time: can’t be “always on”

 ADSL: asymmetric digital subscriber line
    up to 1 Mbps upstream (today typically < 256 kbps)
    up to 8 Mbps downstream (today typically < 1 Mbps)
    FDM: 50 kHz - 1 MHz for downstream
          4 kHz - 50 kHz for upstream
          0 kHz - 4 kHz for ordinary telephone
Residential access: cable modems

  HFC: hybrid fiber coax
     asymmetric: up to 30Mbps downstream, 2 Mbps
  network of cable and fiber attaches homes to ISP
     homes share access to router
  deployment: available via cable TV companies

Residential access: cable modems

 Diagram:   1-35
Institutional access: local area
 company/univ local area network
  (LAN) connects end system to
  edge router
 Ethernet:
    shared or dedicated link
     connects end system and
    10 Mbs, 100Mbps, Gigabit
 LANs: chapter 5

Wireless access networks
 shared    wireless access network
  connects end system to router
      via base station aka “access point”   router
 wireless LANs:
    802.11b (WiFi): 11 Mbps                   base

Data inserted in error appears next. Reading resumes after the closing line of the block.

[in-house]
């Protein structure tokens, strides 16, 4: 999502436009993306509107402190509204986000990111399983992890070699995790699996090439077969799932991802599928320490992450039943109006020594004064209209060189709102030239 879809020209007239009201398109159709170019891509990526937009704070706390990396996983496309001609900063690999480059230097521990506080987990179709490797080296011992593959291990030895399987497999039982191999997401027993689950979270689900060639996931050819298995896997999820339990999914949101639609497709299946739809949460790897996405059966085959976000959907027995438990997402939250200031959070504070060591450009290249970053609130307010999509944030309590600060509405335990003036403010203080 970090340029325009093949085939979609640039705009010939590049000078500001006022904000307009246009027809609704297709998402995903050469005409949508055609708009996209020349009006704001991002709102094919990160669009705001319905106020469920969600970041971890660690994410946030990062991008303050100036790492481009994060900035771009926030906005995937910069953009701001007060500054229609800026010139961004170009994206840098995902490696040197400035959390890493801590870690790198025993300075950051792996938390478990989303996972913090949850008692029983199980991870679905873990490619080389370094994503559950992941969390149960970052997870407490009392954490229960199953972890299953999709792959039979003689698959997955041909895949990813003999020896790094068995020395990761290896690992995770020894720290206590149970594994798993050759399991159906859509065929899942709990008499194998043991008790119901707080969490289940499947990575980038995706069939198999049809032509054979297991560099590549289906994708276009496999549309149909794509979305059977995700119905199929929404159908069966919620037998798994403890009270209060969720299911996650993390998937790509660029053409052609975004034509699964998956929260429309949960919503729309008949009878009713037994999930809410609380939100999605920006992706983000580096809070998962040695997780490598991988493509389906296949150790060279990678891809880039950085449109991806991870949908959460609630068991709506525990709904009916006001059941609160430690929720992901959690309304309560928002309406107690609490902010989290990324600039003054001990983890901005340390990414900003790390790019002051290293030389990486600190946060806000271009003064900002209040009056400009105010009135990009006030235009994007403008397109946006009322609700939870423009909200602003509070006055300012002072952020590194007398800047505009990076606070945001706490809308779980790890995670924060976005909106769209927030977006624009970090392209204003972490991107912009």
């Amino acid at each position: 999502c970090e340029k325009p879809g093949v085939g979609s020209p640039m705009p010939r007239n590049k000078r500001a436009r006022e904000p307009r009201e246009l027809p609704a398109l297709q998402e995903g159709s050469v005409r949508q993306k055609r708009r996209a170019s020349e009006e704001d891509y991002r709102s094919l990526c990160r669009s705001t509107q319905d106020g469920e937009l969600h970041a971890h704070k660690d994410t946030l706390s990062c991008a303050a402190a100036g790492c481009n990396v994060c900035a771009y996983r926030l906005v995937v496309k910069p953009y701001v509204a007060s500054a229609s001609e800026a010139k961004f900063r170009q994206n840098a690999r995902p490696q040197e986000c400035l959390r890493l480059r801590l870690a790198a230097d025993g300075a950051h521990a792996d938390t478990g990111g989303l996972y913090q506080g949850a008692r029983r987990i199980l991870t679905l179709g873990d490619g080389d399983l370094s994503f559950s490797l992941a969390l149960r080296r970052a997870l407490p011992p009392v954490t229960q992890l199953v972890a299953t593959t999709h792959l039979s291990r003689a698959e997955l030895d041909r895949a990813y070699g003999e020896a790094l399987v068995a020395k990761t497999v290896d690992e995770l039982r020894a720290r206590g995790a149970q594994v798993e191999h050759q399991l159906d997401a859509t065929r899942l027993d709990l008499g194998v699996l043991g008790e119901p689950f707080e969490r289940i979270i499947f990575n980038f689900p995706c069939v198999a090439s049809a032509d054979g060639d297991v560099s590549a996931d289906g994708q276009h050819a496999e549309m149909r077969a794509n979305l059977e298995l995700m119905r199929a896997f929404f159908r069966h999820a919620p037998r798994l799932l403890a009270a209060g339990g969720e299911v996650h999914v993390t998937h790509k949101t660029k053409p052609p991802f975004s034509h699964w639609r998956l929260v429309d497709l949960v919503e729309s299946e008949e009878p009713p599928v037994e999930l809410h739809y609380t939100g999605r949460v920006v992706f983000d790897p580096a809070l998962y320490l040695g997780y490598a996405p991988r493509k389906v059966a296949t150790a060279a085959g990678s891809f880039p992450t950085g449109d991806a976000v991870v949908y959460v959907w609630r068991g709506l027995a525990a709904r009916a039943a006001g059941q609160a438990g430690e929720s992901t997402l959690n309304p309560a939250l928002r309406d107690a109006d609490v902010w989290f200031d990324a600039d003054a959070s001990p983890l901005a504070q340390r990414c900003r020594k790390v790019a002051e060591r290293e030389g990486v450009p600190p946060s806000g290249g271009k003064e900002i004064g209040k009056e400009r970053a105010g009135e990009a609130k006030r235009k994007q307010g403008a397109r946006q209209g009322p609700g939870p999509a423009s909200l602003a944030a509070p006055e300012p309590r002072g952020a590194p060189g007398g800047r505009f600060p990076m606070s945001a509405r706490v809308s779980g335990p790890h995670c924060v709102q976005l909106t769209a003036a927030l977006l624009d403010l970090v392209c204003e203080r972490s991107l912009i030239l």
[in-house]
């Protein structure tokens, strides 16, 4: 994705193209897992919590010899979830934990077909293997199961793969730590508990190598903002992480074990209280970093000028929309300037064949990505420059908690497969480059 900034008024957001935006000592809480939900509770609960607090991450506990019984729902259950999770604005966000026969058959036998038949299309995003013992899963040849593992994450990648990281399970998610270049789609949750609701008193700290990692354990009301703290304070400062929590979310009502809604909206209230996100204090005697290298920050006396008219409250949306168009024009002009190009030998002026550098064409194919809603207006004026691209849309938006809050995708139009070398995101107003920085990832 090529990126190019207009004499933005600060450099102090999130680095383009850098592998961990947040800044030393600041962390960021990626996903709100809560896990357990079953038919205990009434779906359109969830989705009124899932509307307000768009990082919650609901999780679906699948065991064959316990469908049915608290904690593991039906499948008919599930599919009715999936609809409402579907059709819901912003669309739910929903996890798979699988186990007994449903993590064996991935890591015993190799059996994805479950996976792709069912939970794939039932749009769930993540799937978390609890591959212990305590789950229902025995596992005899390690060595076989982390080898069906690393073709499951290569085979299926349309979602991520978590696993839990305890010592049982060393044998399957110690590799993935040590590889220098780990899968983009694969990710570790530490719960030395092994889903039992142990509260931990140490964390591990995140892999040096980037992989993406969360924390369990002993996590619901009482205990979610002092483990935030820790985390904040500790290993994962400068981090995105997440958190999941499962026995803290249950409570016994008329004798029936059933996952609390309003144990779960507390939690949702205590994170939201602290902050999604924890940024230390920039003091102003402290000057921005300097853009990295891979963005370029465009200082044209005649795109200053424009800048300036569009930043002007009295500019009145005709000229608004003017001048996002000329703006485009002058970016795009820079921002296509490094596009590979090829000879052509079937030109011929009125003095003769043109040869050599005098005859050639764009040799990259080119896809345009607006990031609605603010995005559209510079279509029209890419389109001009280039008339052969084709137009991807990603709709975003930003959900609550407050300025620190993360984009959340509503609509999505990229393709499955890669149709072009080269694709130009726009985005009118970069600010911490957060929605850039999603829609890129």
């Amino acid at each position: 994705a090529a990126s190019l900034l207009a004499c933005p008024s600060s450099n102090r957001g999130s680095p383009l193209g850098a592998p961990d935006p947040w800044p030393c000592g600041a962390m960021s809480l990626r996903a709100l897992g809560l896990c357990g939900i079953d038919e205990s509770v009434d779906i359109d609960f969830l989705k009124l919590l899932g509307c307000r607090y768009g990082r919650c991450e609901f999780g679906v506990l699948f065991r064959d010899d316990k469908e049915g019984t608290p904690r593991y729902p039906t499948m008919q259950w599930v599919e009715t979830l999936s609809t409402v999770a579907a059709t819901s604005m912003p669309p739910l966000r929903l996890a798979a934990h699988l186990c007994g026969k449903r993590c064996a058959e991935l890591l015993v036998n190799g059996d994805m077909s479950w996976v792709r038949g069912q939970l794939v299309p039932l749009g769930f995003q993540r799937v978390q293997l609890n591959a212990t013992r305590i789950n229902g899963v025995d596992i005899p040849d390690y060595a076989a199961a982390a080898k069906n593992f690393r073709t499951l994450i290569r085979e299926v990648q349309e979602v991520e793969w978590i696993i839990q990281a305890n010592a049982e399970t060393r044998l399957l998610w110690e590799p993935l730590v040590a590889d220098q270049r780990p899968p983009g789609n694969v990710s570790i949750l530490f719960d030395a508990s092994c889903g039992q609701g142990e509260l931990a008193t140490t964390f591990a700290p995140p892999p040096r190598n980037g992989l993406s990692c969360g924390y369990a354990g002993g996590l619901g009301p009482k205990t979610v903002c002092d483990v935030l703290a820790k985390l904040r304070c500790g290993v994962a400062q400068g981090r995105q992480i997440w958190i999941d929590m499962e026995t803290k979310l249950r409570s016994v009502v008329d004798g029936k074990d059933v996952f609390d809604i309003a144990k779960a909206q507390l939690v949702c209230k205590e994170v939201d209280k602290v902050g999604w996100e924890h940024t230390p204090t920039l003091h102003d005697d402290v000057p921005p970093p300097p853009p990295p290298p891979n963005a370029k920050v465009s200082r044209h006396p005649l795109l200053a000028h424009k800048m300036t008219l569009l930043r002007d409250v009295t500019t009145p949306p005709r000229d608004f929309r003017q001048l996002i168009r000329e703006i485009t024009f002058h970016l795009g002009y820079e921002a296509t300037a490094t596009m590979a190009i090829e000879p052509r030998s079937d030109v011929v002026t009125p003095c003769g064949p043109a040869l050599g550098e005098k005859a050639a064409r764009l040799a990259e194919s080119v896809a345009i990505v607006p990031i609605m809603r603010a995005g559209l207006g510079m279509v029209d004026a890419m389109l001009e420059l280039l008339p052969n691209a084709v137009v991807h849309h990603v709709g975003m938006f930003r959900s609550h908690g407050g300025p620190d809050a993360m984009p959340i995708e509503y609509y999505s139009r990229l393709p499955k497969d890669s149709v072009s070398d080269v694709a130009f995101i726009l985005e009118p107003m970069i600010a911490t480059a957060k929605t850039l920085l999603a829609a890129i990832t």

 wider-area wireless access                 station
    provided by telco operator
    3G ~ 384 kbps
      • Will it happen??
    WAP/GPRS in Europe                                mobile

Home networks
Typical home network components:
 ADSL or cable modem
 router/firewall/NAT
 Ethernet
 wireless access point

   to/from                                       laptops
              cable   router/
             modem    firewall
                           Ethernet    point

Physical Media

 Bit: propagates between           Twisted Pair (TP)
  transmitter/rcvr pairs             two insulated copper
 physical link: what lies            wires
  between transmitter &                   Category 3: traditional
                                           phone wires, 10 Mbps
 guided media:                           Category 5:
      signals propagate in solid          100Mbps Ethernet
       media: copper, fiber, coax
 unguided media:
    signals propagate freely,
     e.g., radio

Physical Media: coax, fiber